2 Questions Regarding Arrays: Declaration and Manipulation

So I’ve got some pretty basic questions regarding the use of 2D arrays in the Arduino. I did do some searching but couldn’t find the answers.

I have a pretty huge array that I’d like to squeeze on an Arduino. It is 4 rows by 720 columns. The difficulty lies primarily in the fact that the first row needs to store long variables but the other three rows only need to store byte variables. Obviously, it will save a lot of room if I can avoid the additional 6480 bytes associated with using long for the last three rows. Is there a way to construct an array where the variable type changes from row to row? And, if there is, do I have to be careful making comparisons, etc? E.g., can I still do simple things like if( *Array[1][2] > *Array[1][3]) etc?

Next question:
Is there an efficient way to swap columns? I can write some clunky memory hog function of my own to do this, but I’m sure there is a better way. Basically, I want to order the columns of the array based on the size of the long variable in the first row (row 0), i.e. something akin to (pseudo-code) :

for (i = 0; i < 720; ++i){
   for (j = 0; j < 720; ++j){
      if (*Array[0][i] > *Array[0][i+j]){SWAP COLUMNS [i] and [i+j]}
   }
}

Edit: Unless someone has a clever way of fitting this array onto a Nano or other ATMega328 based board, this will be handled by a ATmega2560 with 8 KB of SRAM

Read this before posting a programming question

Please edit your post, select the code, and put it between [code][/code] tags.

You can do that by hitting the # button above the posting area.

Thanks, Nick. I went ahead and did that although I really didn't post any code. I specifically refrained from using the code tags because it was pseudo-code/"chicken scratching" and not actual code.

although I really didn't post any code.

That's right, you didn't; C/C++ doesn't normally contain italics.

I hope I can explain this well, but if swapping columns is something you need to do a lot of, create a 720 element array of pointers to 4 element arrays. Then you just need to swap pointers instead of elements.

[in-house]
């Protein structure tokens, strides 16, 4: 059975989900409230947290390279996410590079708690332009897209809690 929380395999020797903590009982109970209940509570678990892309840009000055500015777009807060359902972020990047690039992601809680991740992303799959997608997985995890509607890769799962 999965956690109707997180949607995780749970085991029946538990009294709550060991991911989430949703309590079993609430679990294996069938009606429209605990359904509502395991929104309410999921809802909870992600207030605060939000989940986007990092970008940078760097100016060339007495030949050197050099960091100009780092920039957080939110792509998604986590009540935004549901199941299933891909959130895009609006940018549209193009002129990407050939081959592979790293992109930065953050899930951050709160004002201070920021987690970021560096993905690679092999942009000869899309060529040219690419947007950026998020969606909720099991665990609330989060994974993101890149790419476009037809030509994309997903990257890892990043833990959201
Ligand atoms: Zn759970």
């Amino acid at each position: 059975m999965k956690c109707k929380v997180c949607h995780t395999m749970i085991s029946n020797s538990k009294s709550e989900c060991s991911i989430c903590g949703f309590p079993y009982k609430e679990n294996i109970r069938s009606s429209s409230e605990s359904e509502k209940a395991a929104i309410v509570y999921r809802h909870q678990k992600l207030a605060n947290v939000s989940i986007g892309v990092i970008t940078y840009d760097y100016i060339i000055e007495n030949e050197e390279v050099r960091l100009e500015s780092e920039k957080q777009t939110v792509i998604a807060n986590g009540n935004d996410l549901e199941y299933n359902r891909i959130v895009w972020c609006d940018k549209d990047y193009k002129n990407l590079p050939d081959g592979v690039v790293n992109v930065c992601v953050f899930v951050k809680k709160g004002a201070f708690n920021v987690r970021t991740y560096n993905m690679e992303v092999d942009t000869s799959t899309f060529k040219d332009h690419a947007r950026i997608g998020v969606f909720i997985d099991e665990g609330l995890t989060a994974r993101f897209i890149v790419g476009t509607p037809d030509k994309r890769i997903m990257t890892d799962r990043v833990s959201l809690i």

(You might also create a 4 element struct to efficiently store your 1 int and 3 bytes and use pointers to these structs instead of arrays. you would lose the convenience of standard array notation.)

tms8c8: I have a pretty huge array that I'd like to squeeze on an Arduino. It is 4 rows by 720 columns. The difficulty lies primarily in the fact that the first row needs to store long variables but the other three rows only need to store byte variables.

Edit: Unless someone has a clever way of fitting this array onto a Nano or other ATMega328 based board, this will be handled by a ATmega2560 with 8 KB of SRAM

1 x 720 x 4 bytes = 2880
3 x 720 x 1 byte = 2160

Total 5040 bytes

If all longs:

4 x 720 x 4 bytes = 11520 bytes

You aren't going to fit all longs anyway.

As for your original question, some sort of modified quicksort? Modified in the sense that, when you sort the first row, and have to swap, you also swap the other 3 rows to match.

AWOL:

although I really didn't post any code.

That's right, you didn't; C/C++ doesn't normally contain italics.

D'oh ... it looked fine when I hit "preview" and when I posted it; no italics ...

Thanks Keith. I'm not sure I understand how to make a 4 element structure with different variable types as you suggest. I understand the concept and think I know how to implement it if they were all ints or bytes or what-have-you. I'm just not sure how to create an object that "mixes" variable types.

And I'm sorry if I'm abusing terminology here ... I (clearly) don't have any formal education in programming. I'm just now teaching myself about pointers and the like using Google!

Thanks for the reply, Nick. I will have to search "quicksort" as I'm not familiar with it.